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Red Hartebeest

Red Hartebeest

Alcelaphus buselaphus

English: Red Hartebeest
Afrikaans: Rooi Hartbees
Tswana: Kgama

RW: Minimum – 23″ Record – 29 1/2″
SCI: Minimum – 60″ Record – 80 1/4″


Colour varies from rich red-brown to fawn. A darker saddle, more distinct in males, runs from the shoulders to the base of the tail, broadening out over the rump. The top of the muzzle and the forehead are black. A black stripe runs on the front of the shoulders down onto the forelegs. The Red Hartebeest is black high on the hind legs whereas Lichtenstein’s hartebeest lacks these markings. All the black markings are glossy. The rump is pale yellow or cream-coloured. There is a brush of longer, black hair on the tail. The preorbital glands are well developed and open onto a black patch just in front of the eyes. The head is narrow, its length exaggerated by the horns. The horns rise straight up, flaring outwards and forwards and then bend sharply backwards. Both sexes have horns, heavily ridged almost to the tips. There is a distinct hump on the shoulders, and the outline of the back slopes down to the rump.

Visible male / female differences:
Males are taller than females, more richly coloured and more distinctly marked, with much thicker horns.

Hartebeest are selective grazers and browsers. Grasses and herbs make up about 75% of their diet while the rest of the diet is made up of leaves, fruit, seeds and pods. Hartebeest are dependent on daily drinking water and can go several days without drinking. Where water is available they will drink every 2 – 3 days. When no water is available, they will eat melons and dig for tubers.

Behaviour & Habits:
Hartebeest are most active in the early morning and late afternoon. They rest in shade in the summer and in the open in the winter. Hartebeest are highly adapted to hot and dry conditions. The metabolic rate is low and blood going to the brain is cooled by heat exchange with blood coming from the nasal membranes.

Small herds of up to 20 are formed. Mature bulls defend territories of 100-400 ha throughout the year in dry areas and control harem herds of females and juveniles of both sexes. Non-territorial males form bachelor herds in unfavorable habitat. Some adult males are solitary.

Territories are defended by fierce fighting involving charges, horn clashing and horn wrestling, when both combatants go down onto their knees for better leverage. Fighters’ horns may jam together and skulls with interlocking horns are sometimes found. Territories are marked with preorbital gland secretion, by thrashing vegetation with the horns, and by defecating and urinating in middens.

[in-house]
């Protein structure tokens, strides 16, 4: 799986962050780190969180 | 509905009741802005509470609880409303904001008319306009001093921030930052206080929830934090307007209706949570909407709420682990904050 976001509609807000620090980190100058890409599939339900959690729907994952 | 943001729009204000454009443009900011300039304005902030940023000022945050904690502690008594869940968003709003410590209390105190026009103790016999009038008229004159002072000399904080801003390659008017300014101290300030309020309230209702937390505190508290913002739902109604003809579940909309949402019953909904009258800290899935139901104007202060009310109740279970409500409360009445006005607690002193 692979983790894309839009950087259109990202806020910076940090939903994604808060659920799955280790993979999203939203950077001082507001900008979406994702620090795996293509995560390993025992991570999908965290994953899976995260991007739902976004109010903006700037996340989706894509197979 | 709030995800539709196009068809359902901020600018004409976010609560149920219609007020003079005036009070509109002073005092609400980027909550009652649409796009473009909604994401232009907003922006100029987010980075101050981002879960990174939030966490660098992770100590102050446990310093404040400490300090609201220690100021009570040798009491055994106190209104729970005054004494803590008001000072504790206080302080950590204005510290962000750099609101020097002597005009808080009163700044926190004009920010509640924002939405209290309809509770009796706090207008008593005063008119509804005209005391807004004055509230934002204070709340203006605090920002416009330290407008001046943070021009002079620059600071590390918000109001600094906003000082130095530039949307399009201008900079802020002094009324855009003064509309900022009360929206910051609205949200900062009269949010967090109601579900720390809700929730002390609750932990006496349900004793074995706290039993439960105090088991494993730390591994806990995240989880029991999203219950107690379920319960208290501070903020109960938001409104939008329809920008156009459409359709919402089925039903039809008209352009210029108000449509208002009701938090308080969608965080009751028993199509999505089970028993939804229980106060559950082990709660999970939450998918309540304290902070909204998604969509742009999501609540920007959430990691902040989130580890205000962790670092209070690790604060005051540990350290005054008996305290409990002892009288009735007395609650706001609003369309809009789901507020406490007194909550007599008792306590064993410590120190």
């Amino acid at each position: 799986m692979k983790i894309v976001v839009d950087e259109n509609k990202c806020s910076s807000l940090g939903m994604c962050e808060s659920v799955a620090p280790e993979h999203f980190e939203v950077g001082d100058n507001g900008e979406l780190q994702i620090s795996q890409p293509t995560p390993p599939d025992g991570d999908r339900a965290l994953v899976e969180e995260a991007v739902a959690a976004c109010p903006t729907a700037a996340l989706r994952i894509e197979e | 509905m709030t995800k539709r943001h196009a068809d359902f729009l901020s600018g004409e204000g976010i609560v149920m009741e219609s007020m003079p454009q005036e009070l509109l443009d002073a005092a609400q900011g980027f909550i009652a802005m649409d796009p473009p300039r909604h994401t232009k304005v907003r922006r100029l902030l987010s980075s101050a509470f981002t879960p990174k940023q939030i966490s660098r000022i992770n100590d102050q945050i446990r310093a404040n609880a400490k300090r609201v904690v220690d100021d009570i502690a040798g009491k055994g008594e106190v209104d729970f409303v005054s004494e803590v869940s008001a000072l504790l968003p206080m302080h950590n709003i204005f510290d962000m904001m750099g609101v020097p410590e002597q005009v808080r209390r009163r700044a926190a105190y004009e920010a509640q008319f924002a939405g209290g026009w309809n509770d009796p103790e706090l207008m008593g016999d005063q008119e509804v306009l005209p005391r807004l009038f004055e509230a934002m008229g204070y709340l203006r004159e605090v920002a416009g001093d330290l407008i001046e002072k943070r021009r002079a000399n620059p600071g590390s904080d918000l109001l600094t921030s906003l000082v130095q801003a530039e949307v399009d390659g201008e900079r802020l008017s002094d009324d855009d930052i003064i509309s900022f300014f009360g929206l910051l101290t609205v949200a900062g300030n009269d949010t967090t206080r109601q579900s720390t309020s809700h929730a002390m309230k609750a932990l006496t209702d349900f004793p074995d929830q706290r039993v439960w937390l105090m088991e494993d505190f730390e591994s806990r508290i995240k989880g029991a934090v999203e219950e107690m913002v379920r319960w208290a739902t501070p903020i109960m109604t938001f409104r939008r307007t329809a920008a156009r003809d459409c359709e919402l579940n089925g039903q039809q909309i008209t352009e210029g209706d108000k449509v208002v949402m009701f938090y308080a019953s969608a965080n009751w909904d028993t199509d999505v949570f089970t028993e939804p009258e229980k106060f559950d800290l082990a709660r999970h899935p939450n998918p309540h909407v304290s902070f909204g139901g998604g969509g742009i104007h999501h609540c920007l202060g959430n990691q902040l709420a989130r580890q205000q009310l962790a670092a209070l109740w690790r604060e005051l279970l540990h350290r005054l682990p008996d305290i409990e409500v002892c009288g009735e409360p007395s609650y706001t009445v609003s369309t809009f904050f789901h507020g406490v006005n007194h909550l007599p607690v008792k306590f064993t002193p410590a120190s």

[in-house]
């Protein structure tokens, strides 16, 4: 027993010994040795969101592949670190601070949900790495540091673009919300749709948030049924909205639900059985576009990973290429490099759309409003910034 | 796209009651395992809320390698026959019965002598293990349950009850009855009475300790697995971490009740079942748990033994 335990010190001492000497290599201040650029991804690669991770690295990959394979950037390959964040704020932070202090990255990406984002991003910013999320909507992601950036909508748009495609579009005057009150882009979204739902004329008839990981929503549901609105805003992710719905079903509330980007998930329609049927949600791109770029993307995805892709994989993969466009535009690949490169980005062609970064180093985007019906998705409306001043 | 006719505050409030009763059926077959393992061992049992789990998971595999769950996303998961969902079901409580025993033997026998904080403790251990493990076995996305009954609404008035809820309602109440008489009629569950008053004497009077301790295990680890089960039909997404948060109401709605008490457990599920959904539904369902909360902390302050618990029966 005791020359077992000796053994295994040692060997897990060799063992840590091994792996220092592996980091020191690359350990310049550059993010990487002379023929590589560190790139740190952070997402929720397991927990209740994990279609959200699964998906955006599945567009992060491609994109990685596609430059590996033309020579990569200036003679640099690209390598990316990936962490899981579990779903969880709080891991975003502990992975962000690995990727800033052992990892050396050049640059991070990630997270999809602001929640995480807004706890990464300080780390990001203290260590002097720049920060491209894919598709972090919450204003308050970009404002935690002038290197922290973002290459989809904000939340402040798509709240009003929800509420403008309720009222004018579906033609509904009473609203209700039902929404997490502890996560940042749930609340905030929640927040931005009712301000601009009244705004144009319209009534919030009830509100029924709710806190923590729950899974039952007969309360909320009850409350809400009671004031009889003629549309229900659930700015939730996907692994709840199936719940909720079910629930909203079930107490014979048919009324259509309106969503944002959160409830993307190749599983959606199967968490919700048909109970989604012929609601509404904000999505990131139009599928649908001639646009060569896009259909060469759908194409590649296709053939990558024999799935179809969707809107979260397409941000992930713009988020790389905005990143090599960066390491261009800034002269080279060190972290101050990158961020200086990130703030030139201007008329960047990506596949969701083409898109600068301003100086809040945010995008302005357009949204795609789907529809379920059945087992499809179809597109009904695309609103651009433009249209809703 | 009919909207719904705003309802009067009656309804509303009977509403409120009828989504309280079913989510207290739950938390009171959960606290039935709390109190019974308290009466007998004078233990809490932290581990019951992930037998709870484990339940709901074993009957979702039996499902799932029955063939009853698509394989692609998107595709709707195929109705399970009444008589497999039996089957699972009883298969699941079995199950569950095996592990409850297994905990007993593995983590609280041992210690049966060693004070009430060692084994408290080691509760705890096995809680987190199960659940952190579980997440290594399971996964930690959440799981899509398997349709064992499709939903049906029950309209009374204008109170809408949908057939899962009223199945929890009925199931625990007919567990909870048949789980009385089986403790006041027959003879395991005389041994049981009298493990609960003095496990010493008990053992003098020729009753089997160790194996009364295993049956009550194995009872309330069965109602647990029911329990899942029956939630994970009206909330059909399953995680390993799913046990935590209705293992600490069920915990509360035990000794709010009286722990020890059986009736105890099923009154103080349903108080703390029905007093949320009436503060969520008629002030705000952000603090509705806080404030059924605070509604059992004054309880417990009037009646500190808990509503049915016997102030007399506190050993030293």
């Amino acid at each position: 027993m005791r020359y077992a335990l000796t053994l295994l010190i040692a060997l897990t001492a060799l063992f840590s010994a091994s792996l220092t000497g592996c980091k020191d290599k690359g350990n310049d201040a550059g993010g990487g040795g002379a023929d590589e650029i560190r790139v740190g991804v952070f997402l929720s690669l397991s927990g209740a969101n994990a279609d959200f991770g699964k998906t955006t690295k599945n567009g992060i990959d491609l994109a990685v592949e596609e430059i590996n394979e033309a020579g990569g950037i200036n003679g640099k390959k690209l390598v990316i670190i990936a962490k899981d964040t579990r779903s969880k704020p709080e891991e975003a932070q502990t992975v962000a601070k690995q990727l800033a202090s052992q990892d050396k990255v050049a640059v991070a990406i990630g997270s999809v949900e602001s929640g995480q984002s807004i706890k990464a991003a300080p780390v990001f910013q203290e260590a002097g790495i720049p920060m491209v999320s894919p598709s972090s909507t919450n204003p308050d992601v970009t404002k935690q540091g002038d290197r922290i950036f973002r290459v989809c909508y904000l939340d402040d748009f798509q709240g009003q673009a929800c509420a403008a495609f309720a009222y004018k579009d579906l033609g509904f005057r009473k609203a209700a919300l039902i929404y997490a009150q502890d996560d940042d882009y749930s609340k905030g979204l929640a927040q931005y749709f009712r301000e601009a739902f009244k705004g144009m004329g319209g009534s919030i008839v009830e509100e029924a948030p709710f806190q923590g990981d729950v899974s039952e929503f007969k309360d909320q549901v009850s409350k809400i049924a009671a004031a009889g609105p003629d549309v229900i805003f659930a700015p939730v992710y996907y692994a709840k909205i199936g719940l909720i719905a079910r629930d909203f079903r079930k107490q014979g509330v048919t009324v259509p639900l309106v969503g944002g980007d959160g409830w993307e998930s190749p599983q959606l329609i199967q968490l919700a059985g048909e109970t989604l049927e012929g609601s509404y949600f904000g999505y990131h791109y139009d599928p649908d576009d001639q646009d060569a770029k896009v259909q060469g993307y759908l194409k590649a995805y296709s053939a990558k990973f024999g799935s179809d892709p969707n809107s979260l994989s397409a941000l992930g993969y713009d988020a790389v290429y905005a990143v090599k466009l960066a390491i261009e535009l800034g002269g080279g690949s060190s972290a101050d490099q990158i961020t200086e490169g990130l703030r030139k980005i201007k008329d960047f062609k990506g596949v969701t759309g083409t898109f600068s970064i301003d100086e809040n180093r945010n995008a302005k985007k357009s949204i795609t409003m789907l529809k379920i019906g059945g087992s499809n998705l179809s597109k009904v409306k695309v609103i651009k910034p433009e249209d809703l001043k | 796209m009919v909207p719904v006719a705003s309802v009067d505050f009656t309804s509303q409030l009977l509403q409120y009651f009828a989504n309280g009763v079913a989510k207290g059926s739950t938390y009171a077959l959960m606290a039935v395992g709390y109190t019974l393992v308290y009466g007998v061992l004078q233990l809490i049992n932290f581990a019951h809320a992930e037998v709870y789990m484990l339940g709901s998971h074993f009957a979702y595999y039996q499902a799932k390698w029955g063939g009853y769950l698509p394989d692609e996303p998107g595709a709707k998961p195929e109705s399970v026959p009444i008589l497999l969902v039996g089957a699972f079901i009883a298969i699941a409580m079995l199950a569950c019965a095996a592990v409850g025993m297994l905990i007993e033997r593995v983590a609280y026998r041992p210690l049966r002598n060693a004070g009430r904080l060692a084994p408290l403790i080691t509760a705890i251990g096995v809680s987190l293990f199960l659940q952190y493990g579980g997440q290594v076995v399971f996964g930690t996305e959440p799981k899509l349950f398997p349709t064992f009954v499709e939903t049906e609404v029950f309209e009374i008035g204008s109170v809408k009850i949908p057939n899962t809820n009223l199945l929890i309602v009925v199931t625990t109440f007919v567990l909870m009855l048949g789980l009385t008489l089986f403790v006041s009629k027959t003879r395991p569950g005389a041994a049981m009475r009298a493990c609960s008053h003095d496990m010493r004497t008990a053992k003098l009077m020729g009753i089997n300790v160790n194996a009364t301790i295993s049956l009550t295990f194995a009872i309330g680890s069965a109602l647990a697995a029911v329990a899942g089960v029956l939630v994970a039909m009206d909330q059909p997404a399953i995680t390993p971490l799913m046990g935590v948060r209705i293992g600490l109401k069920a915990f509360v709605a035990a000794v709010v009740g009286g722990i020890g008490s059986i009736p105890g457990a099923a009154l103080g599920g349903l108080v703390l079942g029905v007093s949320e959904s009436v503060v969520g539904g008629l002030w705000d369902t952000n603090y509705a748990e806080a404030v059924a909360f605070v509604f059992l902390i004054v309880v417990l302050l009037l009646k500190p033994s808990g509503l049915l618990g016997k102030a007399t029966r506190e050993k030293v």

It is one of Southern Africa’s fastest antelope and can reach speeds of 70 km/h. Calves that cannot keep up with a fleeing herd drop flat on the ground in an attempt to avoid detection. Females leave the herd to give birth. A newborn calf lies hidden in tall grass while its mother grazes; she returns at intervals to clean and suckle it.


Because of the open habitat that hartebeest prefer, it is quite difficult to get within bow range to them on foot. When alarmed, they will run off and stop a safe distance away and look back at the perceived threat before disappearing into the bush.

Hartebeest can be hunted successfully from blinds and tree stands over waterholes, although Hartebeest do not need to drink water every day. They can go 2 – 3 days without water and can cover great distances between waterholes. This makes them a real challenge to hunt with bow and arrow.

Shot placement:
Hartebeest are not thick-skinned but have a heavy bone structure. A broadside or quartering-away shot into the heart/lung area is the only recommended shots.

Wait at least 30 minutes before following up on a good heart/lung shot. Hartbeest are fast runners and can go 150 yards on a good lung shot. Wait 3 hours on a suspected liver shot and at least 6 hours for a gut shot. Hartebeest are not very aggressive, but downed animals should be approached with caution.


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